Malloy, State Budget, State Debt, State Deficit, Taxes Malloy, State Budget, State Debt, State Deficit, Taxes, Wyman
Flanked by Lt. Governor Nancy Wyman, his “policy-partner,” Democratic Governor Dannel Malloy lectured a joint session of the Connecticut General Assembly today about the importance of being fiscally responsible.
It was a grand theatrical performance that would make hip hop artist B.o.B. proud.
Less than two weeks ago, singer and music producer B.o.B informed the world that despite what we have been told, the World is Flat!
Like Governor Dannel Malloy, the “all-knowing” musician laid down the “truth” about the flatness of the Earth explaining;
“No matter how high in elevation you are… the horizon is always eye level … sorry cadets… I didn’t wanna believe it either.”
“A lot of people are turned off by the phrase ‘flat earth’ … but there’s no way u can see all the evidence and not know… grow up.”
“I question the international laws that prevent you from exploring Antarctica and the North Pole… what’s there to hide? …I’m going up against the greatest liars in history … you’ve been tremendously deceived.”
Thankfully, in an epic response, world renowned astrophysicist, Neil deGrasse Tyson, went on the Nightly Show to set things straight. The best portion of which can be seen in this video clip. The Washington Post’s Valerie Strauss also has a great write-up in article entitled, Why in the world would rapper B.o.B think the Earth is flat? A quick science lesson.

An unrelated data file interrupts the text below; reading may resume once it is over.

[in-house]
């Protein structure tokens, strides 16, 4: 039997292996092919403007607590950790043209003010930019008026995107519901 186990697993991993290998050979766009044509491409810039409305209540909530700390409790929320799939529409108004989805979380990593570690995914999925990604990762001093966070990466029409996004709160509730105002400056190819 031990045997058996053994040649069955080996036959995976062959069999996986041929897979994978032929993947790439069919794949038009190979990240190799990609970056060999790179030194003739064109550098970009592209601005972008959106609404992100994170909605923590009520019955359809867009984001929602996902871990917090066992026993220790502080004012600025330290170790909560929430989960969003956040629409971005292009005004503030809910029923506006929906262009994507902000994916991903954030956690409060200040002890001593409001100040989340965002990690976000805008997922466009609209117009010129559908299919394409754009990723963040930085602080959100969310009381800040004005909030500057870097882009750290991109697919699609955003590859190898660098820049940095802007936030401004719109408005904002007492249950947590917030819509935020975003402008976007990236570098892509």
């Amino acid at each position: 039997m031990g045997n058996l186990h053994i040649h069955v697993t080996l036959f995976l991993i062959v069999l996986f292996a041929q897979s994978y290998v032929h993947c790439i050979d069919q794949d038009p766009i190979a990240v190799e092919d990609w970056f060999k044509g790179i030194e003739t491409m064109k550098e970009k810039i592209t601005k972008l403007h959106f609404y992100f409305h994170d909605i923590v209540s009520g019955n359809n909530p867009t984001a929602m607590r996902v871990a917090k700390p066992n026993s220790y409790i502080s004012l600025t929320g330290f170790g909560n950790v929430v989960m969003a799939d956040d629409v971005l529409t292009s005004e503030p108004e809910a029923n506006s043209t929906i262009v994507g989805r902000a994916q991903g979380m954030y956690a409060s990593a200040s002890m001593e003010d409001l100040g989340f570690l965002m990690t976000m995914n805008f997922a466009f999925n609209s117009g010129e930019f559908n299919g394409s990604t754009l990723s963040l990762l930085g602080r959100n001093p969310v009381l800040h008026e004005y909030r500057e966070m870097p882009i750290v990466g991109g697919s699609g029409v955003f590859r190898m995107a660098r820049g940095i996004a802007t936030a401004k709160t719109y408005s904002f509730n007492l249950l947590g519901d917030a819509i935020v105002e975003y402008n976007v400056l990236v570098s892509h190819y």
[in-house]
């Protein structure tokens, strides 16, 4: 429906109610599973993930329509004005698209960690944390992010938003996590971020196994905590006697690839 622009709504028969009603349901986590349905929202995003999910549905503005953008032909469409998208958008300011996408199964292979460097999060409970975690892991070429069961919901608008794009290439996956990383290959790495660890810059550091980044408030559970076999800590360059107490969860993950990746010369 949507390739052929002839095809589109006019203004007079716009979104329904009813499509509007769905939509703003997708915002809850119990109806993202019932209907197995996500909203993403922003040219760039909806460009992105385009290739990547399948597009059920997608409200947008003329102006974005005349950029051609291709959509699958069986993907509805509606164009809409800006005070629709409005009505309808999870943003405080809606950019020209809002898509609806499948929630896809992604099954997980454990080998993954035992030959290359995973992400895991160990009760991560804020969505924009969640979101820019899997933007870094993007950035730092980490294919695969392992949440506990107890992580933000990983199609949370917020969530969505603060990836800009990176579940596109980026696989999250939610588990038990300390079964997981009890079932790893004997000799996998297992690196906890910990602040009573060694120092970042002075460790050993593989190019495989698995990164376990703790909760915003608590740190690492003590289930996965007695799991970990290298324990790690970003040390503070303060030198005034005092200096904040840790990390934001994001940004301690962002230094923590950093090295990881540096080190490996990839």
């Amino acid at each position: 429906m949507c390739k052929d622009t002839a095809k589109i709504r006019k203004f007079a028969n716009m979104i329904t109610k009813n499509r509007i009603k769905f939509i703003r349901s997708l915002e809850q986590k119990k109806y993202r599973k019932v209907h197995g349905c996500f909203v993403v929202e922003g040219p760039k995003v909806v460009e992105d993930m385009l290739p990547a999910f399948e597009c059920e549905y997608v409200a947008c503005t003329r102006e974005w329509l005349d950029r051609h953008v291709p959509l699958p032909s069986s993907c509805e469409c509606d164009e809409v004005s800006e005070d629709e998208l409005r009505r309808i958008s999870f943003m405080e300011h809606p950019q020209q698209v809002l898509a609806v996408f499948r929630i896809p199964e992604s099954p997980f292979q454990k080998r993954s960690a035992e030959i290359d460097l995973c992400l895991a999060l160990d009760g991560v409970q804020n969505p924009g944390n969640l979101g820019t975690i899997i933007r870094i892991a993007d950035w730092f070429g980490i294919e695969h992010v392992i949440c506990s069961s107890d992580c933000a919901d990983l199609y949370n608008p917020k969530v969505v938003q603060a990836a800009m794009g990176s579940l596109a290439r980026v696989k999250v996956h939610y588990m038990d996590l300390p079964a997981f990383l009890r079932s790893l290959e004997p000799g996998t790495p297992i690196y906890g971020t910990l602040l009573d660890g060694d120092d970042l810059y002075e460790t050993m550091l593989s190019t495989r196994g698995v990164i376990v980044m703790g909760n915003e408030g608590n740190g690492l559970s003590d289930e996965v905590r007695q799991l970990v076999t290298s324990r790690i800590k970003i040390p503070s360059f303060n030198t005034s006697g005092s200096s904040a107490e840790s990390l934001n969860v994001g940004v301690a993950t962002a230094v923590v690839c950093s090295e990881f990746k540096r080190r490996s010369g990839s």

Earlier today, doing his best to channel B.o.B. into the historic chamber of the Connecticut House of Representatives, Governor Malloy took off on a fantastic ride of revisionist history in which he blamed everyone but himself for the fiscal disaster that is dragging Connecticut into the muck.
A far deeper analysis of Malloy’s budget proposal will come in the days and weeks ahead, but readers can learn more about some of the specific aspects of Malloy’s proposal via the following links. Malloy targets municipal aid, agency budgets, perhaps ‘thousands’ of jobs (CT Mirror), Malloy Budget Plan Hammers State Workers, (CT Newsjunkie), Gov. Malloy Will Cut State Workforce By Thousands (Hartford Courant) and from many other Connecticut news outlets.